While passing the base of an oak that she’d snuck out to climb a few times with Emma and their friends, Gunter and Conrad, Adelaide heard some rustling in a bush peppered with red berries. She stalked toward it.
Peering in, Adelaide made out a flapping shape. Instead of dirty-white plumage, the bird had soft, downy feathers—just a fledgling. Adelaide recognized it as a small version of the hawks that often soared overhead or those Lord Lambert used to hunt when tired of his hounds.
The hawk squeaked feebly, melting Adelaide’s heart. Its amber eyes, when turned on her, seemed to see inside her soul. Did it belong to Lord Lambert? If so, what was it doing out here all by itself?
As Adelaide leaned toward the bird, she noticed one of its wings was bent at an awkward angle. Carefully, she scooped the fledgling up and cradled it in her dress. The bird tried to flutter away, its wings beating weakly against her chest.
“Shh. It’s okay,” Adelaide murmured, walking back to the cottage.
When she entered the house’s smoky room, Emma glanced up from pounding dough beside their mother. “Did you find Snow?”
“No, but I found this.” Adelaide gently placed the bird on the straw bed they all shared.
Emma gasped. “He’s beautiful.”
“I think his wing’s broken.” Part of Adelaide, the part that still sometimes resented her sister, didn’t want to ask Emma for help. But she couldn’t heal the bird without her sister’s knowledge of healing. “Can you fix his wing?”
Emma frowned at the bird which stared back. “I’ll try.”
“Use oak saplings for the splint and powdered Glorph’s wort for the pain,” their mother advised as Emma left the cottage.
That night, after everyone had fallen asleep but Emma and Adelaide, they watched the hawk’s white-feathered chest rise and fall as it slept in Adelaide’s lap. Emma had crafted a splint for its wing and received several cuts on her hand from its beak in gratitude.
Adelaide squeezed her sister’s uninjured hand. “Thanks, Em.”
“I hope it works. What are you going to name him?”
Adelaide glanced up at her sister, surprised. Emma was the one who loved animals, and she’d healed his wing after all.
Emma must have noticed Adelaide’s puzzlement, for she said, “You’re the one who found him. You should be the one to raise him. Besides, I’ve always thought of you like a hawk.”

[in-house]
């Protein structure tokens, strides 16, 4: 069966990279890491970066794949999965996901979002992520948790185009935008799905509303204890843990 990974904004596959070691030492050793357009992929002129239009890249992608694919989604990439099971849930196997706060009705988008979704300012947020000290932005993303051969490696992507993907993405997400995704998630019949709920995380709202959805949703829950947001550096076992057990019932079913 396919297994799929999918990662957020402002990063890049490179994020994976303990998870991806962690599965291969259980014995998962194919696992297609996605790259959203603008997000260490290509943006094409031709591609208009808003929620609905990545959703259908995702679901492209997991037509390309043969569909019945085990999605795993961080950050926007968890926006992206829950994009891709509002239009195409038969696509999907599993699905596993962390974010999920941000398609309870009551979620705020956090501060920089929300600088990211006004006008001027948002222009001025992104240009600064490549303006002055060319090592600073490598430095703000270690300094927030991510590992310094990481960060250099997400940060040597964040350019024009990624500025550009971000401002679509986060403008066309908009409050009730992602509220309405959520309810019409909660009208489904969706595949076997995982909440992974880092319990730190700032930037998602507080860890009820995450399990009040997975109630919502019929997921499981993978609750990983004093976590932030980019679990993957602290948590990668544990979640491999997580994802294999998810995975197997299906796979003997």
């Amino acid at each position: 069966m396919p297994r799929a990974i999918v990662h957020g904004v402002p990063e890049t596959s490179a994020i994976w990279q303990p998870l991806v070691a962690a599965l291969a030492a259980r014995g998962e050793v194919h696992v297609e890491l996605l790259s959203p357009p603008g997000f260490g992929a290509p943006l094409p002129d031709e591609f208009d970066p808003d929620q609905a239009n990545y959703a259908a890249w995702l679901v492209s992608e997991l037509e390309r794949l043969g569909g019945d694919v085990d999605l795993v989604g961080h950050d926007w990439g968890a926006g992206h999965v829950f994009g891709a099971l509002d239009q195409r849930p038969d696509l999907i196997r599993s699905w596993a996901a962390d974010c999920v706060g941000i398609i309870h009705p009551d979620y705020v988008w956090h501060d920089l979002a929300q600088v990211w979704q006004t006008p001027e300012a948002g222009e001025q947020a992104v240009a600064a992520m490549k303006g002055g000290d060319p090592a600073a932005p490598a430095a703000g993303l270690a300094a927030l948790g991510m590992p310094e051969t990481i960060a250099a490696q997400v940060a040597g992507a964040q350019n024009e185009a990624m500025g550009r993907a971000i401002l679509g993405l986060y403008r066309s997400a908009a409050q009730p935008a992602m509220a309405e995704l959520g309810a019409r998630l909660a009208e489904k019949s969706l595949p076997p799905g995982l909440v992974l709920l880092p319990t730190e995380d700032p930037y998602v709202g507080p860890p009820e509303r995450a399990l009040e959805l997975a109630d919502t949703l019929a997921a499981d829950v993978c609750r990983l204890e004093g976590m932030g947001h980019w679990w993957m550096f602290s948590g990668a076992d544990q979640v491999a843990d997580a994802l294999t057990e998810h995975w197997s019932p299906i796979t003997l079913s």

“You’re fierce and brave, not afraid of anything.”
Adelaide shook her head. “I’m scared of plenty of things.”
Adelaide’s thoughts wandered to the fresh rumors of a Gyndilian garrison being built not far from their town. There was no news of extra knights on their way from the King’s City of Dhalion to protect them, so if the Gyndilians struck, as they had struck northern towns before, Adelaide’s family and the entire town could be destroyed. She shuddered. “I’m afraid of losing my family.”
Emma squeezed her arm. “That’s a worthy thing to fear. But I’m not going anywhere.”
Adelaide released her breath. She gazed down at the hawk, which didn’t look so brave and fierce now with his bedraggled feathers and splinted wing, but hopefully would one day. “I’ll call him Cyr.”
Two years later
Cyr screeched overhead, urging Adelaide and Emma faster over the dirt path leading to the bedraggled town of Alesfirth.
When they reached the top of the hill cluttered with stone houses and shops, Emma raised her arms. Her summer-sky eyes lit with victory. “I won! Now you must do my chores for a fortnight.”
“A fortnight?” Adelaide tugged her sister’s flaxen braid. “No way. That’s too long for a simple race.”
“Then…” Emma watched a bent-backed woman push a cart bulging with glossy red apples through the rickety wooden gate toward the covered food stalls. She faced Adelaide again. “You get to see how much the leather costs for father’s shoes.”
Adelaide’s face fell at the thought of wading into the cloud of rancid stink surrounding the tanner’s hides. The smell of the sharp animal urine he used for treating the leather always made her want to vomit. “That’s unfair, Em.”
“No, it’s not. You lost, and one of us has to go there anyway. I’ll go next time.” Emma placed a few silver klins in Adelaide’s hand, then darted to the food booths which smelled of baked bread, fresh cheese, and golden harvests: much more tantalizing than the tanner’s booth.